These findings have also led to recognition for Waynesburg University in a ranking index compiled by Educate To Career (ETC), which has consistently ranked Waynesburg’s value in the top 10 percent of colleges nationwide.

ETC describes its rankings as an effort to deliver on the promise of the federal government’s College Scorecard by providing “actual college outcomes data.” The University ranked No. 104 out of the 1,224 schools listed in ETC’s College Rankings Index for 2015.

# # #

Ashley Wise, Assistant Director of University Relations

724.852.7675 or

Hits: 638

Posted by on in Alumni

b2ap3_thumbnail_Giuliani.jpgWaynesburg University alumna Hayden Giuliani is an athlete at heart. She maintained her passion for sports by playing basketball throughout her career at Waynesburg. After four years with dedicated mentors, however, Giuliani determined that she does not just want to play sports – she wants to help make life better for other athletes.

Giuliani began her college journey as an athletic training major and eventually added an exercise science major during her junior year as she discovered more about her calling. She is now enrolled at the University of North Carolina at Chapel Hill (UNC), pursuing a graduate degree in exercise physiology.

“I’m excited, especially because I think Waynesburg provided me with a strong physiology background and the confidence to succeed at the next level,” said Giuliani.

Giuliani names Dr. Bryan Hamilton, a professor of biology at the University, as one of her primary positive influencers. Along with other coaches and professors, Hamilton encouraged Giuliani to aim high, which Giuliani said has worked out quite well.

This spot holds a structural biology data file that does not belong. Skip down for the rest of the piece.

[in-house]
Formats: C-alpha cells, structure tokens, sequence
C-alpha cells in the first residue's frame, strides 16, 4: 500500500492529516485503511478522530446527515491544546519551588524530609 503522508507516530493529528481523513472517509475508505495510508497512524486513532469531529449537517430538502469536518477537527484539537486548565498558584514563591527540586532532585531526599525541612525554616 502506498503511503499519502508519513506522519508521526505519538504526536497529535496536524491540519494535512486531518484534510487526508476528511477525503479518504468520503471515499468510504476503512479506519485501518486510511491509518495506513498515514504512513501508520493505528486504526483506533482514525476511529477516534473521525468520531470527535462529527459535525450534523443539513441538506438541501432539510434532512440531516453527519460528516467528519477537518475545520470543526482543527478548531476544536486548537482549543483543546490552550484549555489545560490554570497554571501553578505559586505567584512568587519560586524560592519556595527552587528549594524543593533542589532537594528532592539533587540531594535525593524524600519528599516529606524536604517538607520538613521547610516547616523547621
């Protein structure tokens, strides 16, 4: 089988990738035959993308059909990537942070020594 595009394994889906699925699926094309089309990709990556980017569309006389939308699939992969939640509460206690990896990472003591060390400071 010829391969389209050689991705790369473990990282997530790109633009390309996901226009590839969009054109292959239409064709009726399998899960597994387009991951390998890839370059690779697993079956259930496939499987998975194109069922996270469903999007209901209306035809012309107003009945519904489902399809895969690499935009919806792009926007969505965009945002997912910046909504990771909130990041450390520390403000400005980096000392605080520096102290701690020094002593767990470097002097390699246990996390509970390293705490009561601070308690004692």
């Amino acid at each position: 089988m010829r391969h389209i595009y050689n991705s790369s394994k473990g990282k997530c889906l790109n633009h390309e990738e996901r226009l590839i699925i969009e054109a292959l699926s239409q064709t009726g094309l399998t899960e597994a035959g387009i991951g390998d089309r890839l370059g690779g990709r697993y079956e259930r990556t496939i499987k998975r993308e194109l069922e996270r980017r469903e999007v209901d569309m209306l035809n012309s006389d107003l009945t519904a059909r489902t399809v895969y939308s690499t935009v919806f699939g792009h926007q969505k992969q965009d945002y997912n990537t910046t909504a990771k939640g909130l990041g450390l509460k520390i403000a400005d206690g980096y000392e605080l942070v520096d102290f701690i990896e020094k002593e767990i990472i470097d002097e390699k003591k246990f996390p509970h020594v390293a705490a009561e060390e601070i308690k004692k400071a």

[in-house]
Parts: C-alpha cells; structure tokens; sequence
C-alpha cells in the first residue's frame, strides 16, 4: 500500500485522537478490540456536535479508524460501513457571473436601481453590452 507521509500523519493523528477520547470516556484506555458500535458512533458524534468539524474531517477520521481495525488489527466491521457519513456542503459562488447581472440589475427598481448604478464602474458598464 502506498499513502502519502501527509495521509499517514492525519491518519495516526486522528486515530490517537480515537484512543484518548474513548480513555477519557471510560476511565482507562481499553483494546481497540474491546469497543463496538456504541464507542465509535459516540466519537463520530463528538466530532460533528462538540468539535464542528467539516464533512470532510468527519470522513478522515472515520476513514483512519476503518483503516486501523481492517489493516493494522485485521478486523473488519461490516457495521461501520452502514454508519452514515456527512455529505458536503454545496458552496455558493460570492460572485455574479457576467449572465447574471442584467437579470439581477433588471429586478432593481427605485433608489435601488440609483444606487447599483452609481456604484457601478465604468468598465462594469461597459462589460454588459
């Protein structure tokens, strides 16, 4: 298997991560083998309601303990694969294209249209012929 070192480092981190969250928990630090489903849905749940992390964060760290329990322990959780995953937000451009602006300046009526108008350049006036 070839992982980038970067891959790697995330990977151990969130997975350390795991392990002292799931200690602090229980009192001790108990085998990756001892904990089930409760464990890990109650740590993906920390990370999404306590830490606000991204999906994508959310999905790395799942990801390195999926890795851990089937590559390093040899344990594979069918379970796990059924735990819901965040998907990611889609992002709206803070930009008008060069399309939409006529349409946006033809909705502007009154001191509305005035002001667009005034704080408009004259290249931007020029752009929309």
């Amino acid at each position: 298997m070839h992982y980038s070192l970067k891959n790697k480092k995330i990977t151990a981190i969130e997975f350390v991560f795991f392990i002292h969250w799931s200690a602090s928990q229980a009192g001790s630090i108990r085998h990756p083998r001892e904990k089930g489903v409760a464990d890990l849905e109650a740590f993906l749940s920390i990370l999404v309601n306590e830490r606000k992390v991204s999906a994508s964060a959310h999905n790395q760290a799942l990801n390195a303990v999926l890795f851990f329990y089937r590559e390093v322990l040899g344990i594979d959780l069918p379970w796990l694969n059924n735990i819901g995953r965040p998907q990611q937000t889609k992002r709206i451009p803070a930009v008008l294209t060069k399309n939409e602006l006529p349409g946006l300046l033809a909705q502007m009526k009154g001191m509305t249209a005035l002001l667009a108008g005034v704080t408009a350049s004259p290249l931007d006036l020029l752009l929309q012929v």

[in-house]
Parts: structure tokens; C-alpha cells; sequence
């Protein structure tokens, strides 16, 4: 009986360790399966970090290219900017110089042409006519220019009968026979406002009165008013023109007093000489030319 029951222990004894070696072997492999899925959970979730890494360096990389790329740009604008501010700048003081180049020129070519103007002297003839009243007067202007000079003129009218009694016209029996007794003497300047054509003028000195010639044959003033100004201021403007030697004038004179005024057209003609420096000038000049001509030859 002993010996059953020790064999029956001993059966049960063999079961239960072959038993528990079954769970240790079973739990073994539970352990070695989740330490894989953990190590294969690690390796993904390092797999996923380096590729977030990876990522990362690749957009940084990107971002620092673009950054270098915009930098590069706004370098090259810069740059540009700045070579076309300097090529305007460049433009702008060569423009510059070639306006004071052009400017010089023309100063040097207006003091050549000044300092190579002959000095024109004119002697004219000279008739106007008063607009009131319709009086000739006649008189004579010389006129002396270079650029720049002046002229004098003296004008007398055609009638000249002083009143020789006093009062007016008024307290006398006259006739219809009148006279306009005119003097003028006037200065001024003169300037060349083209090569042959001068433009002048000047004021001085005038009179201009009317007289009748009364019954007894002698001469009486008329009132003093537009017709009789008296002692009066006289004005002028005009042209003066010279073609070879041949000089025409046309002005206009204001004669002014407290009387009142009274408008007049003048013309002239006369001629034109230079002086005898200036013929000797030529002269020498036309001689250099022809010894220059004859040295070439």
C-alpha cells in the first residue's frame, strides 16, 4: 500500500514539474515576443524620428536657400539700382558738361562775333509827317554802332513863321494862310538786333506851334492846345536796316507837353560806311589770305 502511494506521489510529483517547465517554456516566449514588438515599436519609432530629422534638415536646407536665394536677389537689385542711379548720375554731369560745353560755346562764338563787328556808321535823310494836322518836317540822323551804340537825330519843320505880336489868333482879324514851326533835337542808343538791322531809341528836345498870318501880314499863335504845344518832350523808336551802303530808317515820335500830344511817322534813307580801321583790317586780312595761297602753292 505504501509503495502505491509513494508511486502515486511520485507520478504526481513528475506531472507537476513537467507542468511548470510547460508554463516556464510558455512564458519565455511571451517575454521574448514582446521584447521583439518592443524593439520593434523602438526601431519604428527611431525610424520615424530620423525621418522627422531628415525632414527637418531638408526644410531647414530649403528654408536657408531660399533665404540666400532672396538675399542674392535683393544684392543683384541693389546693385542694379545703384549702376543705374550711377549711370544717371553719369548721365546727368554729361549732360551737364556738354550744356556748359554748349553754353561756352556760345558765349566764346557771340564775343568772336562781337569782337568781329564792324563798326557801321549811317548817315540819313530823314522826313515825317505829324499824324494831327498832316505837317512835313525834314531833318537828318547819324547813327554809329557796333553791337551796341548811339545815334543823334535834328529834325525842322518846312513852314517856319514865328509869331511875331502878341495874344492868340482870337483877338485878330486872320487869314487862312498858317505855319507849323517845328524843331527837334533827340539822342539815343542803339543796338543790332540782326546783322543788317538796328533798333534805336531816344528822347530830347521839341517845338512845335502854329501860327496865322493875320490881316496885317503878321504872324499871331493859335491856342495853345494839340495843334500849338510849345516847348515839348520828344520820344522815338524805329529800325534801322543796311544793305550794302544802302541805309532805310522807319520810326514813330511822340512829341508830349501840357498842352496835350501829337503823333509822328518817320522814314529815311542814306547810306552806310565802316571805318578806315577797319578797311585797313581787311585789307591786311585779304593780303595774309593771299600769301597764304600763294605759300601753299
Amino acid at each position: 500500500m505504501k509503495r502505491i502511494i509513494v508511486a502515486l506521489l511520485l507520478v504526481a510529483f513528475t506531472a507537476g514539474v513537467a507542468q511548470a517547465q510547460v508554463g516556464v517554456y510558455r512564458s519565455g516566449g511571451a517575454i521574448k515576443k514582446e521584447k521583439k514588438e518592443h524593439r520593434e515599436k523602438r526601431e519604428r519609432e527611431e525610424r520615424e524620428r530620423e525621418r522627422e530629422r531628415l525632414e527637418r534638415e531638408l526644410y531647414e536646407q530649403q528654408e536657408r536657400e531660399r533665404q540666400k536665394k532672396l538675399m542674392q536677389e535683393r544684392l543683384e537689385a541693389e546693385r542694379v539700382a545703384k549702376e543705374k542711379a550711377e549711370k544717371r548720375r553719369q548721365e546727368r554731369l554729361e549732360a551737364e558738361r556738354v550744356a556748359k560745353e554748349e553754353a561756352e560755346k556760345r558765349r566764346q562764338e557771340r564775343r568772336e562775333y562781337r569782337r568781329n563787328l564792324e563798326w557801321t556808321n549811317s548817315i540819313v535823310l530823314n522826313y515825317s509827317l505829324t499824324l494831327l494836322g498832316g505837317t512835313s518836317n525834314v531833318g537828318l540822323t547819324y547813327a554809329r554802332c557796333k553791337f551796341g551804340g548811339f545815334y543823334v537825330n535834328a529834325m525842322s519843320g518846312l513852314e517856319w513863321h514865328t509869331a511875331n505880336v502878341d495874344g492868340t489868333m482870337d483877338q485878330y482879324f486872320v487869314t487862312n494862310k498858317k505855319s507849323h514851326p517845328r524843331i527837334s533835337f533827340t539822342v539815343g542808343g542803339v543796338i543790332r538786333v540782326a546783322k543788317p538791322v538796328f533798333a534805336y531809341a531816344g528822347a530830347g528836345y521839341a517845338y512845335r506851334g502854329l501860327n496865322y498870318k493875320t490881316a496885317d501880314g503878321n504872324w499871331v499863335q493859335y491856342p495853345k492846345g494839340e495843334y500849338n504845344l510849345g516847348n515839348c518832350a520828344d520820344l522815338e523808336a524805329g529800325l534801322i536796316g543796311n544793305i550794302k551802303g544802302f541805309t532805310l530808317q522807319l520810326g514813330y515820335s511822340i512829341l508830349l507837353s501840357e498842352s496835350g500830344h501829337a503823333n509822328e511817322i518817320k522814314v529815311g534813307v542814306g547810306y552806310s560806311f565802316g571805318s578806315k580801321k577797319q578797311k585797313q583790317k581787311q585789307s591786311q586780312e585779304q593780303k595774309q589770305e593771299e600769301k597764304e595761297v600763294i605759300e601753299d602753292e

Giuliani loves her chosen field because of the opportunities to serve others as an athletic trainer.

“I think this field helps people tremendously,” she said. “We have the opportunity to meet people where they are in their lives, hear what their goals are and help them through every step of the process. I know how it feels to be on both sides of this relationship, and being the helper brings more joy than anything else.”

With options including athletic training, coaching, teaching and more open to her, Giuliani has not nailed down which specific career path she will choose.  She plans to use her experiences at UNC to slim down the list of possibilities.

“I am hoping my time at UNC will narrow my interests and open doors of opportunity that will ultimately guide my path after graduation,” she said. “But I see myself as a teacher or basketball coach, while also working with strength training and exercise.”

Giuliani feels her Waynesburg education pushed her to take risks and introspectively determine the best path to success for herself.

“I’ve learned to step outside my comfort box and take the extra step,” said Giuliani. “In that way, as a person, I am stronger, more open to ideas and willing to do whatever it takes to succeed.”

Hits: 78